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Here's why Senate Democrats' plan to bring back Net Neutrality won't work

And here’s why their campaign is a win, no matter what.

The battle for a free internet lives on! In theory, anyway!

In actuality, the 2015 Obama-era order known as Net Neutrality — which prevented big telecommunication companies from creating an internet in which they could decide which sites loaded faster for you, or loaded at all for that matter (a seemingly small thing with big-time implications for freedom of information, and a free market for competition from startup apps, ideas, companies, and the like) — is still repealed, and will likely stay that way. (You may remember last year when the FCC, headed by Trump appointee Ajit Pai, issued regulations that overturned Net Neutrality.)

But #NetNeutrality started trending today after Senate Democrats revealed they were just one vote away from passing an act that would begin the process to overturn the FCC's order to end Net Neutrality. (Without getting overly technical about it, this would be through something called the Congressional Review Act, or CRA, which allows Congress to overturn rules issued by the regulatory agencies like the FCC by a simple majority vote. Since the FCC just formally published their rule last week, Congress has 60 days to overturn if, if it can get the votes.)

People are psyched because, in his op-ed for Wired, Senator Chuck Schumer revealed Democrats need just one more Republican to join their cause (they've already locked in Rep. Sue Collins of Maine). So the race is on!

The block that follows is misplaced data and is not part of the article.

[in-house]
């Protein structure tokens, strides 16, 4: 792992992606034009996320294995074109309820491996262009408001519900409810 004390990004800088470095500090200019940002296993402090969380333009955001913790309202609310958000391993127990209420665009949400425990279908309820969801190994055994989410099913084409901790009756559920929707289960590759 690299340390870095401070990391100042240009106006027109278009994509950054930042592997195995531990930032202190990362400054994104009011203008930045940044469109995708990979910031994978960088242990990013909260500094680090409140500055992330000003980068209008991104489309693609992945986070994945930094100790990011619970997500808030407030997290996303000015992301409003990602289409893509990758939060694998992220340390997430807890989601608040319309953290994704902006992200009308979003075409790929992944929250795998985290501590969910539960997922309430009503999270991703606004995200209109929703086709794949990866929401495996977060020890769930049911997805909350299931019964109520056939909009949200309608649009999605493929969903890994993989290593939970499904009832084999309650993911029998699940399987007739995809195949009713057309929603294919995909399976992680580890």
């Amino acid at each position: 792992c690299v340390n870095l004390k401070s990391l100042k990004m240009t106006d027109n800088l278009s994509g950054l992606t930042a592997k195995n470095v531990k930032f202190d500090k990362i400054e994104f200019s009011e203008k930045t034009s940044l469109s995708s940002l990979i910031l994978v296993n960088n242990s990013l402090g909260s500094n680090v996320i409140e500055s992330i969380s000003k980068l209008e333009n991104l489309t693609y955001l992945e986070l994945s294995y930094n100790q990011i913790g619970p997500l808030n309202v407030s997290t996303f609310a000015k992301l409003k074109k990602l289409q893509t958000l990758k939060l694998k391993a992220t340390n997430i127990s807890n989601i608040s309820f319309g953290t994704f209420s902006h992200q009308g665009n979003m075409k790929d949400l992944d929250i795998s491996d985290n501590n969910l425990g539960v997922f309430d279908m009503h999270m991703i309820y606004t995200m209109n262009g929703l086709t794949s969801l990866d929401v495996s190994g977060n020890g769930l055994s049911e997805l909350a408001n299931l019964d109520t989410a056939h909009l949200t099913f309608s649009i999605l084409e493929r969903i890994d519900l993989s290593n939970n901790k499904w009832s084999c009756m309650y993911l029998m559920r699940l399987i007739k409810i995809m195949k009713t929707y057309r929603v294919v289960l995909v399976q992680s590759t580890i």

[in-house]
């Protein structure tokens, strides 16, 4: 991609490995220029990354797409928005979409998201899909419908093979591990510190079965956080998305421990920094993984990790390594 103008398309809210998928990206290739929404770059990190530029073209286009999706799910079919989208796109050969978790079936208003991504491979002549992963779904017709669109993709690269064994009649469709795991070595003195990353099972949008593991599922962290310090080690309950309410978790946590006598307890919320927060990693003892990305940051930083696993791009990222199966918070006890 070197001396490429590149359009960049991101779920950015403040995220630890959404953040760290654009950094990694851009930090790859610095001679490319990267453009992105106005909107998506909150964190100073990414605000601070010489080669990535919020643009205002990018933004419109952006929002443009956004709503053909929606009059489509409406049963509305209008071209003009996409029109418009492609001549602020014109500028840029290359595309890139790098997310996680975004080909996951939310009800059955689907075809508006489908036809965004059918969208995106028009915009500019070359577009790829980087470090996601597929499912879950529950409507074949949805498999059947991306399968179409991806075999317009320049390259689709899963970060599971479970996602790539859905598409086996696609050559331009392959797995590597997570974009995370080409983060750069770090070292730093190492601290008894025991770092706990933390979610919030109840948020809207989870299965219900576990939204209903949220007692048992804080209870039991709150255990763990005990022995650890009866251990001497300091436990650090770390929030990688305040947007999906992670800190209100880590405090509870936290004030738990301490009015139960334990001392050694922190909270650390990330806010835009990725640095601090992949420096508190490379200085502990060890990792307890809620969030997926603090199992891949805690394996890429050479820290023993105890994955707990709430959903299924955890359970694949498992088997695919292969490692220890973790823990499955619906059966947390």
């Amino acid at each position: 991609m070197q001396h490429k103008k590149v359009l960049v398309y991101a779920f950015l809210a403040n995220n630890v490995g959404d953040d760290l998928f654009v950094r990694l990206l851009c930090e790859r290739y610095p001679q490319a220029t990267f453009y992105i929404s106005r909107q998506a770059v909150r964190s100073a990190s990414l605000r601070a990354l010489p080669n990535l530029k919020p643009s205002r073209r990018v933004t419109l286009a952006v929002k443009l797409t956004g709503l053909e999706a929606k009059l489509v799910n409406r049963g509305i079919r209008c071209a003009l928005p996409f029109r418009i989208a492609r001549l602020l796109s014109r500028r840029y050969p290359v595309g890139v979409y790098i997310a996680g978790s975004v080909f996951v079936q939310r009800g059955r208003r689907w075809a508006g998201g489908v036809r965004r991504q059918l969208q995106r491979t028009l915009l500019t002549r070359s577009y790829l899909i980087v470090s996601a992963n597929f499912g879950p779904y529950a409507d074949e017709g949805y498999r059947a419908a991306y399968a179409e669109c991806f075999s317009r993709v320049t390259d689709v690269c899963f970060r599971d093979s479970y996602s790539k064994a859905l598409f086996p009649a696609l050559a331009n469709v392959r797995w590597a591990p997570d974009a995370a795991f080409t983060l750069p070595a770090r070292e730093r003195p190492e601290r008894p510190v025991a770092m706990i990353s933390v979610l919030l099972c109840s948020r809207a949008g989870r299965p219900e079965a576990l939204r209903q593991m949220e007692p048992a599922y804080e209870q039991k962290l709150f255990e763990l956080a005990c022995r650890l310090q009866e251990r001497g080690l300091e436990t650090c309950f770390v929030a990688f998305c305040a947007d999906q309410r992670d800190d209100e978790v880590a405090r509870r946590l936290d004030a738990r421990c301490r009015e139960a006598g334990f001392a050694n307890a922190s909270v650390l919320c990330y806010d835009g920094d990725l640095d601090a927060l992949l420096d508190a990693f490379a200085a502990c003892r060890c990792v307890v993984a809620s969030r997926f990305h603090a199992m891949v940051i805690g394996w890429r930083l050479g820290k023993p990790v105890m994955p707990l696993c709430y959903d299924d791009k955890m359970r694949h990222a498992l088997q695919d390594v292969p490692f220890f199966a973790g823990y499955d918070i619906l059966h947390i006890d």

Except, it's not that simple. (With government, it never is.)

Don't want to rain on anyone's parade too much, but here's the reason this Senate announcement won't wind up with a total repeal of the FCC's new rules: Even if the Senate gets that second Republican to defect, the CRA then goes to the House (where the Democrats have only 150 of the necessary 218 votes). And then, even if the Democrats were to pull off the highly unlikely move of getting the sixty-some-odd Republicans to defect for the House vote, the CRA would THEN go to Trump's desk, where it would certainly be vetoed.

But still, the Senate Democrats' quixotic campaign to overturn the FCC's new rules is a win, no matter what. Because while today's Net Neutrality excitement doesn't mean the 2015 version of the internet will come back anytime soon, it is absolutely a sign to legislators and the world alike that Americans still care about this issue. And that with constant pressure, at some point, the rules will be revisited. Just like Net Neutrality went up in 2015, and down in 2018, it will take a change in government to see it go up once more.

So what affect has the Net Neutrality appeal had so far? We actually won't know, fully, for some time yet, as the FCC's rules don't fully take affect until sometime from now — a batch go live on April 23rd, but most of it is awaiting approval from the Office of Management and Budget. (This is a formality, in that the OMB's approval is certain, but it means the full scope of this post-Net-Neutrality world is yet to be known.)

One thing we have seen is called "zero-rating," which allows data companies to offer you free data if you use certain services. While "free data" sounds like a good thing, it also means that those data companies can then create a version of the internet where their services load faster while all competing ones are rendered useless. In this way, telecommunication companies can start a plot to monopolize the means of services — or perpetuate the dominance of already-entrenched services who have the money to pay-to-play and secure access.

It's the internet version of payola, and while it's not a certainty, it's at least a possibility. And in the capitalist way, if it's a possibility, it will be exploited at some point.

This is why we keep saying: The midterms matter. Who you got?

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